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. 2017 Jul 7;12(7):e0180774.
doi: 10.1371/journal.pone.0180774. eCollection 2017.

Coding SNPs Analysis Highlights Genetic Relationships and Evolution Pattern in Eggplant Complexes

Free PMC article

Coding SNPs Analysis Highlights Genetic Relationships and Evolution Pattern in Eggplant Complexes

Alberto Acquadro et al. PLoS One. .
Free PMC article


Brinjal (Solanum melongena), scarlet (S. aethiopicum) and gboma (S. macrocarpon) eggplants are three Old World domesticates. The genomic DNA of a collection of accessions belonging to the three cultivated species, along with a representation of various wild relatives, was characterized for the presence of single nucleotide polymorphisms (SNPs) using a genotype-by-sequencing approach. A total of 210 million useful reads were produced and were successfully aligned to the reference eggplant genome sequence. Out of the 75,399 polymorphic sites identified among the 76 entries in study, 12,859 were associated with coding sequence. A genetic relationships analysis, supported by the output of the FastSTRUCTURE software, identified four major sub-groups as present in the germplasm panel. The first of these clustered S. aethiopicum with its wild ancestor S. anguivi; the second, S. melongena, its wild progenitor S. insanum, and its relatives S. incanum, S. lichtensteinii and S. linneanum; the third, S. macrocarpon and its wild ancestor S. dasyphyllum; and the fourth, the New World species S. sisymbriifolium, S. torvum and S. elaeagnifolium. By applying a hierarchical FastSTRUCTURE analysis on partitioned data, it was also possible to resolve the ambiguous membership of the accessions of S. campylacanthum, S. violaceum, S. lidii, S. vespertilio and S. tomentsum, as well as to genetically differentiate the three species of New World Origin. A principal coordinates analysis performed both on the entire germplasm panel and also separately on the entries belonging to sub-groups revealed a clear separation among species, although not between each of the domesticates and their respective wild ancestors. There was no clear differentiation between either distinct cultivar groups or different geographical provenance. Adopting various approaches to analyze SNP variation provided support for interpretation of results. The genotyping-by-sequencing approach showed to be highly efficient for both quantifying genetic diversity and establishing genetic relationships among and within cultivated eggplants and their wild relatives. The relevance of these results to the evolution of eggplants, as well as to their genetic improvement, is discussed.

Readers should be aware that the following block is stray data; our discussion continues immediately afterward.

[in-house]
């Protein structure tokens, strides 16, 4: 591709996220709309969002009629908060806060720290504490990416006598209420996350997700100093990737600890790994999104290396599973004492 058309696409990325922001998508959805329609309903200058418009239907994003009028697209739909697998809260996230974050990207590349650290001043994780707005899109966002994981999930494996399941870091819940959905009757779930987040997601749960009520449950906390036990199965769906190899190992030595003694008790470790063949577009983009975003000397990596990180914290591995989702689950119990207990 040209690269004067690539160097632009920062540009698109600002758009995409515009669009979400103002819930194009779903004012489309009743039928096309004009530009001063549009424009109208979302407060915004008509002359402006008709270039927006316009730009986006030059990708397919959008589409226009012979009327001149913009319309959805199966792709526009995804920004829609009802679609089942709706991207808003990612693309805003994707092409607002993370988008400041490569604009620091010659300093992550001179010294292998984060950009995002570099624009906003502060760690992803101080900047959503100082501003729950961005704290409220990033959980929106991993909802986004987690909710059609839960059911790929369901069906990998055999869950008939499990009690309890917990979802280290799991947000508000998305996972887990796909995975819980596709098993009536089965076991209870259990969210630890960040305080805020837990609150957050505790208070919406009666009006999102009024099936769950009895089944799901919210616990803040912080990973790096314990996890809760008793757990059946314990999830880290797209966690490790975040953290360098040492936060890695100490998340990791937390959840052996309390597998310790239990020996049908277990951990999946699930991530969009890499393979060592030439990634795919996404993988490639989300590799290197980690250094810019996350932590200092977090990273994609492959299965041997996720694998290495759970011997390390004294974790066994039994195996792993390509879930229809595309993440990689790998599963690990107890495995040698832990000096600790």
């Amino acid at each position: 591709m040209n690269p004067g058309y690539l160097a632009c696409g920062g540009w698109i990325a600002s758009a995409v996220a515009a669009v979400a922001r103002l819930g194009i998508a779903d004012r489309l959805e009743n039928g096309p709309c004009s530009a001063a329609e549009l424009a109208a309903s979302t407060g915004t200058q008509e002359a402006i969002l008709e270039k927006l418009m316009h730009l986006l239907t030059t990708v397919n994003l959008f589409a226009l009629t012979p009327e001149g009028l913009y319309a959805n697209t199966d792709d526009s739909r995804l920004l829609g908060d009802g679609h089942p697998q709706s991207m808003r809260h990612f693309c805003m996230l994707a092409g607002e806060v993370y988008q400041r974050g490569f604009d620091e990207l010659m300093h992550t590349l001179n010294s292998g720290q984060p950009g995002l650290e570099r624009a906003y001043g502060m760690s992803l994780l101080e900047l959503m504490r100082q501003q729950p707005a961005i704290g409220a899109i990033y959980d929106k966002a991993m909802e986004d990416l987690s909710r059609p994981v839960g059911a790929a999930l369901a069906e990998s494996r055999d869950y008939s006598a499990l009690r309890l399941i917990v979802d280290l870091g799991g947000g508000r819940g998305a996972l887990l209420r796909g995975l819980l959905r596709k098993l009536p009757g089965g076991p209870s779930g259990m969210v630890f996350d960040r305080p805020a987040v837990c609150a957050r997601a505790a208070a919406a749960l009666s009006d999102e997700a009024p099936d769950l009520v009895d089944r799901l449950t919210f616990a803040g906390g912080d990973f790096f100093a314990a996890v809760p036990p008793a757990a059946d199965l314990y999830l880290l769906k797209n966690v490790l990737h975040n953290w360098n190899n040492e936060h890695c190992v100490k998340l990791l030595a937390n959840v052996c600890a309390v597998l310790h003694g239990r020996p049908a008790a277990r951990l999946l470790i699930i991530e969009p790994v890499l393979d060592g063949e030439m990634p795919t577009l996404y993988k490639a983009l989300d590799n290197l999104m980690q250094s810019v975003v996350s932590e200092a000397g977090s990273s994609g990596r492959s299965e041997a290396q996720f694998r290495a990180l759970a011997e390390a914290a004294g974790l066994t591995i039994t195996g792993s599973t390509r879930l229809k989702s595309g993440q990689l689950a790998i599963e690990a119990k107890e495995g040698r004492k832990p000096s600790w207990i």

Conflict of interest statement

Competing Interests: The authors have declared that no competing interests exist.


Fig 1
Fig 1
SNP numbers and distribution: A) Plot of the number of SNPs (total, homozygous and heterozygous) and missing sites observed within the collection of 76 Solanum accessions; B) The distribution of missing sites along two eggplant chromosomes (i.e.: chr4 and chr8). The trend lines track missing sites in three Solanum melongena and six accessions of American origin (S. elaeagnifolium, S. sisymbriifolium and S. torvum).
Fig 2
Fig 2. The genetic architecture of the full germplasm panel: Consensus UPGMA dendrogram and FastSTRUCTURE output at K = 4.
Bootstrap values (%) for the main nodes are reported in red. Each entry is represented by a vertical line representing sub-group 1 (blue) sub-group 2 (orange), sub-group 3 (yellow) and sub-group 4 (grey). The box reports the Probabilities (p) plots derived from the FastSTRUCTURE analysis of genotypic data with K values from 1 to 9.
Fig 3
Fig 3. The genetic architecture of the full germplasm panel of 76 Solanum accessions.
PCoA visualization of the genetic relationships within the full set of accessions.
Fig 4
Fig 4
Within-groups PCoA analyses in subgroups of germplasm panel of Solanum accessions: visualization of the genetic relationships within sub-group 1 (A; scarlet eggplant complex), sub-group 2 (B; brinjal eggplant complex) and sub-group 4 (C; New World species).

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Grant support

This work has been funded in part by European Union’s Horizon 2020 Research and Innovation Programme under grant agreement No 677379 (G2P-SOL project: Linking genetic resources, genomes and phenotypes of Solanaceous crops) and by Spanish Ministerio de Economía, Industria y Competitividad and Fondo Europeo de Desarrollo Regional (grant AGL2015-64755-R from MINECO/FEDER). Funding has also been received from the initiative "Adapting Agriculture to Climate Change: Collecting, Protecting and Preparing Crop Wild Relatives", which is supported by the Government of Norway. This last project is managed by the Global Crop Diversity Trust with the Millennium Seed Bank of the Royal Botanic Gardens, Kew and implemented in partnership with national and international gene banks and plant breeding institutes around the world. For further information see the project website: Pietro Gramazio is grateful to Universitat Politècnica de València for a pre-doctoral (Programa FPI de la UPV-Subprograma 1/2013 call) contract. Mariola Plazas is grateful to Spanish Ministerio de Economía, Industria y Competitividad for a post-doctoral grant within the Santiago Grisolía Programme (FCJI-2015-24835). The funders had no role in study design, data collection and analysis, decision to publish, or preparation of the manuscript.